TRNC Drivers, do they drive with due care and attention?
By Chris Elliott…….
Road Safety has been very much in the news here in the TRNC recently with 2 high profile road traffic accidents which prompted us to publish 2 articles on a number of websites and in social media pages. The first “Drive with care in Northern Cyprus and save lives!” click here which was read by many hundreds of people with comments being made where the article had been pasted and in response to requests from Turkish speaking people, this article was translated into Turkish and published again with even greater readings click here. This article has a widely watched UK road safety video portraying the horrendous consequences of using a mobile phone whilst driving.
In our second article “ Don’t be a Lemming, Drive Safely and be Safe in Northern Cyprus” click here this had included a dash/cam video sent to us by a reader showing the mad risks that drivers are taking on TRNC roads and the reading of this article far exceeded the other articles. The video we published was played 833 times and I know the owner of the video has told me it has been played 2 to 3 times more than 833 plays where he has shared it.
Morbid curiosity or what?
No doubt most of us could be guilt y of taking a chance when driving but that puts others at risk. Last week I was driving westward in the evening and as I was driving across the Pia Bella roundabout in Girne, a woman driving a white sports saloon drove in front of me from the left. Not uncommon you might say!
The real scary fact was that there was a child in the rear of the car standing up with its head out of the offside window. Can you imagine if I had not been driving with due care and attention, that child could have been badly injured if I had collided with the car driving dangerously in front of me and worse still killed or even decapitated. I wish I had a dash-cam in my vehicle as this incident could have been recorded.
What was that lady be thinking of. “Ohhhh I think I can beat this vehicle coming from the right”, and dashing forward just like the Lemmings.
Driving with due care and attention plus acting responsibly is a must for any driver who drives any form of vehicle on TRNC roads and a concerned reader sent us his views of an article published in a local TRNC newspaper which again highlights the need for everyone to act responsibly when driving .
Cyprus Today newspaper – December 17th 2016
“I have read the Cyprus Today newspaper article of 17th December regarding the mother suing for the death of her child in a car crash involving another driver travelling at a speed of 165kph.
The death of anyone is tragic and our hearts go out to the family.
However, in this article it stated that a child/car seat was removed to allow extra room for other passengers in the car
This gives rise to the question of how many passengers were in the car and were seat belts worn?
Over the recent few weeks there have been many deaths on the roads of the TRNC and various groups have voiced an opinion which tended to focus on the driving standards suggesting that further instruction is the way forward. Whilst I applaud the interest, I would suggest there is more to this phenomenon than retraining the drivers. The core issues İ would suggest include Education…Enforcement…Sanctions…and through such actions generate a change of attitude. Don’t forget in the UK, it has taken many years of educating the driving public of danger from drink driving, seat belt and mobile phone use to become anywhere near effective.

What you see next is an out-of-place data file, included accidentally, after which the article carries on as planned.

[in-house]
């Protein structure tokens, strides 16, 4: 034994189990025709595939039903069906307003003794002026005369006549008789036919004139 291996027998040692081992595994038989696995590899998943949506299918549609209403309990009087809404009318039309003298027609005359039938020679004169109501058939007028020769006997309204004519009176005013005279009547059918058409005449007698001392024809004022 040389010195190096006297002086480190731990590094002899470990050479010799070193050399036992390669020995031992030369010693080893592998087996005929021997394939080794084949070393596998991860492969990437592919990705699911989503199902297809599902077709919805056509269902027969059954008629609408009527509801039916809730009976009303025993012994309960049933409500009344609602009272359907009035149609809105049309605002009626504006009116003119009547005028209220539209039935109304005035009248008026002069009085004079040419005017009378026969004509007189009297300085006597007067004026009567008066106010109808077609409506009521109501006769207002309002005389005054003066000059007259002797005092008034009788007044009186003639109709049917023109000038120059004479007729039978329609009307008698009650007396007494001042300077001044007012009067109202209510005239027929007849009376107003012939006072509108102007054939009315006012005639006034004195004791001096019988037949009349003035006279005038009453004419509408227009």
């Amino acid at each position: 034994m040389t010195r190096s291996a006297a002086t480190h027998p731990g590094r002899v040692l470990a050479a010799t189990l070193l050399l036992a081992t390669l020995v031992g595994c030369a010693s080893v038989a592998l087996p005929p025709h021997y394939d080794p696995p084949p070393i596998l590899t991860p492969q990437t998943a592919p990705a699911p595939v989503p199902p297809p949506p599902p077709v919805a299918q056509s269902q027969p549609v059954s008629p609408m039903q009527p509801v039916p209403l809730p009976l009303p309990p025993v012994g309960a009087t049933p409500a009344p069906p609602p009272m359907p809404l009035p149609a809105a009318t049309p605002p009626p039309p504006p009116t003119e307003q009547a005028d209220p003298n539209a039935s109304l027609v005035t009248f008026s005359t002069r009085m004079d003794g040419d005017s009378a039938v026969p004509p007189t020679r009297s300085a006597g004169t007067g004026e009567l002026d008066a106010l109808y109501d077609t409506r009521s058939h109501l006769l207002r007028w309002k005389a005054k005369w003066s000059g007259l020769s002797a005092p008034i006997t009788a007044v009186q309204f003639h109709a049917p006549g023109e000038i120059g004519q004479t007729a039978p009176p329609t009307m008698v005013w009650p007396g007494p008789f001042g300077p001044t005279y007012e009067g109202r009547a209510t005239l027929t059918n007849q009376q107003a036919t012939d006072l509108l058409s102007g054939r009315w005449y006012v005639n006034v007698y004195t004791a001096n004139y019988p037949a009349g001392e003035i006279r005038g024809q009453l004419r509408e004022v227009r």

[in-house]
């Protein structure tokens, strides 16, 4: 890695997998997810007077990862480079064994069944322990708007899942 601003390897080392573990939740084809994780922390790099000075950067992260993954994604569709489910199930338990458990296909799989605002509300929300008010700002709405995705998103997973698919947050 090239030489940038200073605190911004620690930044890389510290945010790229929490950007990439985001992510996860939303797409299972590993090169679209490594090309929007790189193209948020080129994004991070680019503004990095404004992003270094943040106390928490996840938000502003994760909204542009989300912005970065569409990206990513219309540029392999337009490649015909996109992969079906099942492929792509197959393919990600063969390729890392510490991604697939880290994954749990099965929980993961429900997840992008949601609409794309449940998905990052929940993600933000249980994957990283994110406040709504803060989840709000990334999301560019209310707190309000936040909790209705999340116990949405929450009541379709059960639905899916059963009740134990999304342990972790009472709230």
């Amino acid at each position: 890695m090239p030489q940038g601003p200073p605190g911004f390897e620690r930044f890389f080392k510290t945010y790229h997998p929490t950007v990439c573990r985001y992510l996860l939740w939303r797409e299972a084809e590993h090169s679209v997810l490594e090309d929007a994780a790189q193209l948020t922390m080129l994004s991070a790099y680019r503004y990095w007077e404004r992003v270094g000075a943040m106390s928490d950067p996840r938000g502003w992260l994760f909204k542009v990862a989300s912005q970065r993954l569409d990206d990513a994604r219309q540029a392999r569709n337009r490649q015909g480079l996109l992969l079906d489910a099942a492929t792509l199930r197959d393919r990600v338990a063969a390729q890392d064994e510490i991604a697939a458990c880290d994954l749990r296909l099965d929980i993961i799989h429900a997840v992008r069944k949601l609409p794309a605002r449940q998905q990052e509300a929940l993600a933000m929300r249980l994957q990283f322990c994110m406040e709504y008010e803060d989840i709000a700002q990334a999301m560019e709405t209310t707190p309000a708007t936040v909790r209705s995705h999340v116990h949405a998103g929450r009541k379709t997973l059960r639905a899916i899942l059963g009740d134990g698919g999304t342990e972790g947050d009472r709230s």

We have all read of who and what is to blame for the incident. Two recent examples challenge some of those assumptions…in one accident it was dark…yes a few days later a similar accident occurred when it was daylight. They may have been contributing factors however you should drive to the conditions you find yourself in. If you speed in foggy conditions and collide with a vehicle…is it the fog’s fault ..or your excessive speed? (In the UK this past week it was reported there was a 20 vehicle accident in foggy conditions with one women being killed).
There is no doubt in my mind that the problem requires a multi agency approach…a holistic view….aimed at introducing a raft of initiatives supporting each other across all the requisite agencies.
Some would argue that the poor standards of driving displayed daily are the result of poor instruction and weak driving tests…of course that may be something that requires examination. I’m sure it is one of a number of questions being posed. It is quite frightening when you consider after a relatively short driving test the new driver can proceed to the bypass and drive at excessive speeds without any control over their actions (mobile phone use) or standard of driving.
Taking the above into account…If İ may touch on Education…a critical element…. İ would suggest we educate our future drivers whilst they are already in the education system perhaps under the banner of social responsibility…..after all we are responsible for driving safely…when we are driving the vehicle weighing 100s of kgs a lethal combination of speed and a heavy object which we control…of course we have a moral and legal duty to drive safely.
Let’s be realistic here…short term responses and actions will not have any lasting effect…it needs a coordinated response over many years…unpalatable as that may seem ..yes it will cost money …it has to be done….the alternative is you or a member of your family may be the victim of a careless and downright dangerous driver!!!
In drawing this short note together, I have consulted with experienced accident investigators and other concerned citizens.
Stephen Collard – Operations Director
Civil Emergency Services Volunteers (CESV)”
To read the full Cyprus Today newspaper article, please click here